This cake recipe requires 4 large eggs. Separate the eggs before starting. Beat the egg yolks with the wet ingredients, then beat the egg whites into fluffy peaks and fold them in last. Beating the egg whites incorporates air and promises a velvet-rich texture.

You will never go back.

Red Velvet Cake Video Tutorial

Cream Cheese Frosting

In my opinion, cream cheese frosting pairs best with red velvet’s flavor and this frosting recipe is really simple. You need block-style cream cheese, butter, confectioners’ sugar, a splash of milk, vanilla extract, and a pinch of salt to offset the sweetness. It glides on seamlessly and is silky smooth. If you’re looking to pipe decoration with this cream cheese frosting, chill it in the refrigerator for 20 minutes. This guarantees the creamy frosting will hold its shape.

The BEST red velvet cake I've ever had!! Moist, rich, buttery, and topped with cream cheese frosting! Recipe on

Red velvet cake

This recipe converts red velvet skeptics. I should know because I used to be one!

More Classic Cake Recipes

Red velvet cake

Red Velvet Cake with Cream Cheese Frosting

  • Author: Sally
  • Prep Time: 30 minutes
  • Cook Time: 30 minutes
  • Total Time: 3 hours
  • Yield: 12 servings
  • Category: Dessert
  • Method: Baking
  • Cuisine: American


Red velvet cake is much more than vanilla cake tinted red. This recipe produces the best red velvet cake with superior buttery, vanilla, and cocoa flavors, as well as a delicious tang from buttermilk. My trick is to whip the egg whites, which guarantees a smooth velvet crumb.


  • 3 cups (345g) cake flour (spoon & leveled)
  • 1 teaspoon baking soda
  • 2 Tablespoons (10g) unsweetened natural cocoa powder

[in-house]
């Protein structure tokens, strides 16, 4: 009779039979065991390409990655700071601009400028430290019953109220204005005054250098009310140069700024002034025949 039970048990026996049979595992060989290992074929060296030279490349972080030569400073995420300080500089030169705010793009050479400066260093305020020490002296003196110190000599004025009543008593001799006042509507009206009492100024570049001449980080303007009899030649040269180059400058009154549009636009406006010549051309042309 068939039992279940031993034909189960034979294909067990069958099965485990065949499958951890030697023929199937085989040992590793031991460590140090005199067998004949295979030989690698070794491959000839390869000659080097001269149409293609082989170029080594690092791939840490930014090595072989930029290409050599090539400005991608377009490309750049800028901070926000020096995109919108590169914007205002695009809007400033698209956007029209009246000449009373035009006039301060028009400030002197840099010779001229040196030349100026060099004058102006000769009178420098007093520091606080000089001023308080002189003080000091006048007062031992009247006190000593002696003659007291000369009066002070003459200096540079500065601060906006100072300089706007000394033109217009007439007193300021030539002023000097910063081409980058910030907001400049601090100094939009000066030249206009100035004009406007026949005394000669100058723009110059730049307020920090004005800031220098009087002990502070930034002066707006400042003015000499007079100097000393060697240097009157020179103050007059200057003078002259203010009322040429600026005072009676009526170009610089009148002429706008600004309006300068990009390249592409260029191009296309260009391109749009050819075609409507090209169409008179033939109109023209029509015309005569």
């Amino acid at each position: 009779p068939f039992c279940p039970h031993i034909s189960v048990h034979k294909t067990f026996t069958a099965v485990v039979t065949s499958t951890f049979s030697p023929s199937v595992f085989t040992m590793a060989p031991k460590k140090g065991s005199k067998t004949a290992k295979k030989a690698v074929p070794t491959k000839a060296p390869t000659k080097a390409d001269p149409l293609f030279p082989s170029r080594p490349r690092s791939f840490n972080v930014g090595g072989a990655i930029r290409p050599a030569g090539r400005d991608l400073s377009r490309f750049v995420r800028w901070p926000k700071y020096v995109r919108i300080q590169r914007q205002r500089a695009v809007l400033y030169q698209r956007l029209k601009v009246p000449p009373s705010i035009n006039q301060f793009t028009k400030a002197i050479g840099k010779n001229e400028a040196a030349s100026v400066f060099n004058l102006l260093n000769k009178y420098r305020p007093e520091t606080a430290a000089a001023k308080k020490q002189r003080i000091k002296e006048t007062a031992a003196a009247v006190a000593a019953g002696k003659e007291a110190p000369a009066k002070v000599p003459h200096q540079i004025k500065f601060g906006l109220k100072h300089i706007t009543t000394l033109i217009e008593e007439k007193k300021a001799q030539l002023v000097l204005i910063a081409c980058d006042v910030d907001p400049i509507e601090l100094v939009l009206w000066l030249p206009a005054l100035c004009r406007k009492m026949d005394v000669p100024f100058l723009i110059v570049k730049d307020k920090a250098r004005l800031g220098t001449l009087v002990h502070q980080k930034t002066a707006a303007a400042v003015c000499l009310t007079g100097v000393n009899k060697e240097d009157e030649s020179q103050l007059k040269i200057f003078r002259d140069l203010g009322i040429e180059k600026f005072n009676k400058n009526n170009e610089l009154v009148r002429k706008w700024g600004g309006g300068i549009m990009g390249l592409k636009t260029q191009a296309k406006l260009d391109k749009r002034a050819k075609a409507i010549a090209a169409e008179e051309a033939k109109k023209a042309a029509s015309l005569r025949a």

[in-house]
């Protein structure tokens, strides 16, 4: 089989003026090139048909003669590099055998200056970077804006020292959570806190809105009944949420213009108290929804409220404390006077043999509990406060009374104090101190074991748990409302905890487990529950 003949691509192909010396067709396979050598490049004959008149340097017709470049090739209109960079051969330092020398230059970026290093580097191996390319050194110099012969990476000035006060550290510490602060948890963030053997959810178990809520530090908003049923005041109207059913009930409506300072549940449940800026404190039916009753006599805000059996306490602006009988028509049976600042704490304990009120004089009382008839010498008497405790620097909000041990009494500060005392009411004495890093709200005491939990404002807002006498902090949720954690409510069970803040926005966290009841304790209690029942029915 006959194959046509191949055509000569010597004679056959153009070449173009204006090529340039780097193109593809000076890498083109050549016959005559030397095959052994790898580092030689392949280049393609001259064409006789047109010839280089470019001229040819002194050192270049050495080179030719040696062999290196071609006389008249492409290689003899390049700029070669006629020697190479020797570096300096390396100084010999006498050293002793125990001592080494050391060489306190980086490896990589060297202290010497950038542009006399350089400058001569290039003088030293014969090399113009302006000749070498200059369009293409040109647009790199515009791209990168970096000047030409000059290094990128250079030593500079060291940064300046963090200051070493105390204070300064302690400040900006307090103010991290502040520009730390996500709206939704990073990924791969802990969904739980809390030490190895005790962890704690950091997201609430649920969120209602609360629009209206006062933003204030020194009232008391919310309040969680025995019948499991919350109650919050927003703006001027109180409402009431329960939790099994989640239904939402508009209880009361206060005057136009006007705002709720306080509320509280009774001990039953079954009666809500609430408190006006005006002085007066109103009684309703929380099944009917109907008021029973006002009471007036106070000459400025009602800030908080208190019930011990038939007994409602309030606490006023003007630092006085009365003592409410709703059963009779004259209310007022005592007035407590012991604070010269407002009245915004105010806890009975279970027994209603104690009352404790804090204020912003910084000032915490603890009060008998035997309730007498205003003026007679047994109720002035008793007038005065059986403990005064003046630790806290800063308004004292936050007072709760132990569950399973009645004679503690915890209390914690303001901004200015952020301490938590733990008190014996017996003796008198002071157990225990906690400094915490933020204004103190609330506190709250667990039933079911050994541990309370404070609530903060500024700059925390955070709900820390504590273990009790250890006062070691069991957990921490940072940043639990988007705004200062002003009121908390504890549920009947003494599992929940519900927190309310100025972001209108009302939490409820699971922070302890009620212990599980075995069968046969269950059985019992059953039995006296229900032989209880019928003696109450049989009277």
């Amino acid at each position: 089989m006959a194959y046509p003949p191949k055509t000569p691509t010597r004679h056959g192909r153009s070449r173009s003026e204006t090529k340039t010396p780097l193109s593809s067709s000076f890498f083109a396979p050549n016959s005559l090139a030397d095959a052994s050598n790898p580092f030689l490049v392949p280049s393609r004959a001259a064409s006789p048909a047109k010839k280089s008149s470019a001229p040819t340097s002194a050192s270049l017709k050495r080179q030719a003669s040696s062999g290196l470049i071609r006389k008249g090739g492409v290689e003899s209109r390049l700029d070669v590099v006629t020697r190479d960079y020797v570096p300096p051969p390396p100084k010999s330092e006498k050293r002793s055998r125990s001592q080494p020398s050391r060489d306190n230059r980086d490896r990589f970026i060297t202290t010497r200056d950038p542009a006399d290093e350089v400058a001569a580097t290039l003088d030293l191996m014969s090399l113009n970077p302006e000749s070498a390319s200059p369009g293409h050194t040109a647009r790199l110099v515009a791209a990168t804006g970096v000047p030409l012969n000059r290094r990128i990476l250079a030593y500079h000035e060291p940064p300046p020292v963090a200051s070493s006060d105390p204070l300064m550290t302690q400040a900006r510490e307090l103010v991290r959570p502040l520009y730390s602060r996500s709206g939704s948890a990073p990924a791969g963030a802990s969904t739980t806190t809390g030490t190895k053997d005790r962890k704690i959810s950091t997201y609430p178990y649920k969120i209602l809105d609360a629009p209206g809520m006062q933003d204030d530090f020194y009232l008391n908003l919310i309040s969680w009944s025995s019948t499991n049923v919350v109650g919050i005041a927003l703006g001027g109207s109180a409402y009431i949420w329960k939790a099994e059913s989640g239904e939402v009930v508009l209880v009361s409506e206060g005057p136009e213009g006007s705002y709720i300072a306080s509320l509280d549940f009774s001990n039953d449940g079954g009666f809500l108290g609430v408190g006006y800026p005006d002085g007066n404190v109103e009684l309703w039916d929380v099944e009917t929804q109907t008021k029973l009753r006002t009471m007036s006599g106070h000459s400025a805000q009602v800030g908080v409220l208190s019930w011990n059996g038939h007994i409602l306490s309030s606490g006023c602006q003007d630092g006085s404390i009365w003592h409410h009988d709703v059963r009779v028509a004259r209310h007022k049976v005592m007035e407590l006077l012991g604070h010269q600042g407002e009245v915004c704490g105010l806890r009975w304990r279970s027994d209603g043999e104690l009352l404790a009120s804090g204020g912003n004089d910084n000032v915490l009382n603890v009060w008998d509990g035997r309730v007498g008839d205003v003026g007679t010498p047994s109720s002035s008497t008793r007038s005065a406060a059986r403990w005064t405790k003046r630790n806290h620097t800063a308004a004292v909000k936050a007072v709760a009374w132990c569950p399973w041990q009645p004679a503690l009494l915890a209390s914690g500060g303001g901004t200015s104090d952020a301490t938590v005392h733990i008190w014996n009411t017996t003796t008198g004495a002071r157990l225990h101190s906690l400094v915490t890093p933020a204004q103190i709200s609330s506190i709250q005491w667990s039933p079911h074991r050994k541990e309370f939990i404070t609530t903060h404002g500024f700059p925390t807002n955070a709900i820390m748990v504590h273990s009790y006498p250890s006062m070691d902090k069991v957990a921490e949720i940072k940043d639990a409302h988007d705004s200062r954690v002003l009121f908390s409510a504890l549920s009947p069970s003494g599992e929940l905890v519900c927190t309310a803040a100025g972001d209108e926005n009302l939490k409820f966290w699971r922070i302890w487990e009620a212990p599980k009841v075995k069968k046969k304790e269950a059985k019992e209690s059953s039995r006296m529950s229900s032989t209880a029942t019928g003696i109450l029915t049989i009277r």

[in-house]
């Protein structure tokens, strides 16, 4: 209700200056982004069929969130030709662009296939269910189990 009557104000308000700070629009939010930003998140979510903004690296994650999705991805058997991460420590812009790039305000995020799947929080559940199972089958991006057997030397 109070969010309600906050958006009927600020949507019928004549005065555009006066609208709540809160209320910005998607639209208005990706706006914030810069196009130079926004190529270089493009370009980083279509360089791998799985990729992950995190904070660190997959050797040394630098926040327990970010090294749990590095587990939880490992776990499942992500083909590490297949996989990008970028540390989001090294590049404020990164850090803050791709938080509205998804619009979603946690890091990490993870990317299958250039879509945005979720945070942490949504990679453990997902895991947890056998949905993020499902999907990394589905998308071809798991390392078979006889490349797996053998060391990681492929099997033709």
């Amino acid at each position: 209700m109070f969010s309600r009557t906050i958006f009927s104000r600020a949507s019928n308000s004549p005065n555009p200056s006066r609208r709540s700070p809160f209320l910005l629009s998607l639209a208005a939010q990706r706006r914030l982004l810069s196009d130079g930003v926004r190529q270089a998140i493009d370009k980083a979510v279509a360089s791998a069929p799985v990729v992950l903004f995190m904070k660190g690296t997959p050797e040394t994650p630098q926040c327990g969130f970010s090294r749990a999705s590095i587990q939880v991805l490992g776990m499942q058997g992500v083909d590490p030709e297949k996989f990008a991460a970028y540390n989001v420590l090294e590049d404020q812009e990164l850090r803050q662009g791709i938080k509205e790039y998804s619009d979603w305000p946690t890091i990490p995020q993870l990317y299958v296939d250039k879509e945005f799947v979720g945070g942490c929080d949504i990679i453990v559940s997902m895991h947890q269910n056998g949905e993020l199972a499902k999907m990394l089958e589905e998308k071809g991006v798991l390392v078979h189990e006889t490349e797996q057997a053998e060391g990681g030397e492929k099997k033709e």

• 1/2 teaspoon salt
  • 1/2 cup (115g) unsalted butter, softened to room temperature
  • 2 cups (400g) granulated sugar
  • 1 cup (240ml) canola or vegetable oil
  • 4 large eggs, room temperature and separated
  • 1 Tablespoon pure vanilla extract
  • 1 teaspoon distilled white vinegar
  • liquid or gel red food coloring
  • 1 cup (240ml) buttermilk, at room temperature

Cream Cheese Frosting

  • 16 ounces (450g) full-fat block cream cheese, softened to room temperature
  • 1/2 cup (115g) unsalted butter, softened to room temperature
  • 4 and 1/2 cups (540g) confectioners’ sugar
  • 1 Tablespoon (15ml) heavy cream or milk
  • 1 and 1/2 teaspoons pure vanilla extract
  • pinch of salt, to taste


  1. Preheat oven to 350°F (177°C). Grease two 9-inch cake pans, line with parchment paper, then grease the parchment paper. Parchment paper helps the cakes seamlessly release from the pans.
  2. Make the cake: Whisk the flour, baking soda, cocoa powder, and salt together in a large bowl. Set aside.
  3. Using a handheld or stand mixer fitted with a paddle attachment, beat the butter and sugar together on medium-high speed until combined, about 1 minute. Scrape down the sides and up the bottom of the bowl with a rubber spatula as needed. Add the oil, egg yolks, vanilla extract, and vinegar and beat on high for 2 minutes. (Set the egg whites aside.) Scrape down the sides and up the bottom of the bowl with a rubber spatula as needed.
  4. With the mixer on low speed, add the dry ingredients in 2-3 additions alternating with the buttermilk. Beat in your desired amount of food coloring just until combined. I use 1-2 teaspoons gel food coloring. Vigorously whisk or beat the 4 egg whites on high speed until fluffy peaks form as pictured above, about 3 minutes. Gently fold into cake batter. The batter will be silky and slightly thick.
  5. Divide batter between cake pans. Bake for 30-32 minutes or until the tops of the cakes spring back when gently touched and a toothpick inserted in the center comes out clean. If the cakes need a little longer as determined by wet crumbs on the toothpick, bake for longer. However, careful not to overbake as the cakes may dry out. Remove cakes from the oven and cool completely in the pans set on a wire rack. The cakes must be completely cool before frosting and assembling.